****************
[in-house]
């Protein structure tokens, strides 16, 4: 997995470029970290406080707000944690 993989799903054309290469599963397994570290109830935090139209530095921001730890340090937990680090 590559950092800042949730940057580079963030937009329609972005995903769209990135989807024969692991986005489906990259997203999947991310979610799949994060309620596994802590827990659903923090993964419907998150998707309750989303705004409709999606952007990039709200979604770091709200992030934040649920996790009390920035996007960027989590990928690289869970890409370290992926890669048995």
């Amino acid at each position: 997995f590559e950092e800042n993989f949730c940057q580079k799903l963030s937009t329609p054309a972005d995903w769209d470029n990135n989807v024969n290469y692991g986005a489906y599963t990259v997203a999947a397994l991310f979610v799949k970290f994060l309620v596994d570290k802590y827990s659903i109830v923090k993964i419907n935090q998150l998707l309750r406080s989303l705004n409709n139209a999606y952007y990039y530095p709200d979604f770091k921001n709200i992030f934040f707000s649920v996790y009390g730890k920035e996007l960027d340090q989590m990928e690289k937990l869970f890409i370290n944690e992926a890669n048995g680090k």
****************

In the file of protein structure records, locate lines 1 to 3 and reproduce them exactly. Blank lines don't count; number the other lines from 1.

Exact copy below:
[in-house]
């Protein structure tokens, strides 16, 4: 997995470029970290406080707000944690 993989799903054309290469599963397994570290109830935090139209530095921001730890340090937990680090 590559950092800042949730940057580079963030937009329609972005995903769209990135989807024969692991986005489906990259997203999947991310979610799949994060309620596994802590827990659903923090993964419907998150998707309750989303705004409709999606952007990039709200979604770091709200992030934040649920996790009390920035996007960027989590990928690289869970890409370290992926890669048995």
């Amino acid at each position: 997995f590559e950092e800042n993989f949730c940057q580079k799903l963030s937009t329609p054309a972005d995903w769209d470029n990135n989807v024969n290469y692991g986005a489906y599963t990259v997203a999947a397994l991310f979610v799949k970290f994060l309620v596994d570290k802590y827990s659903i109830v923090k993964i419907n935090q998150l998707l309750r406080s989303l705004n409709n139209a999606y952007y990039y530095p709200d979604f770091k921001n709200i992030f934040f707000s649920v996790y009390g730890k920035e996007l960027d340090q989590m990928e690289k937990l869970f890409i370290n944690e992926a890669n048995g680090k």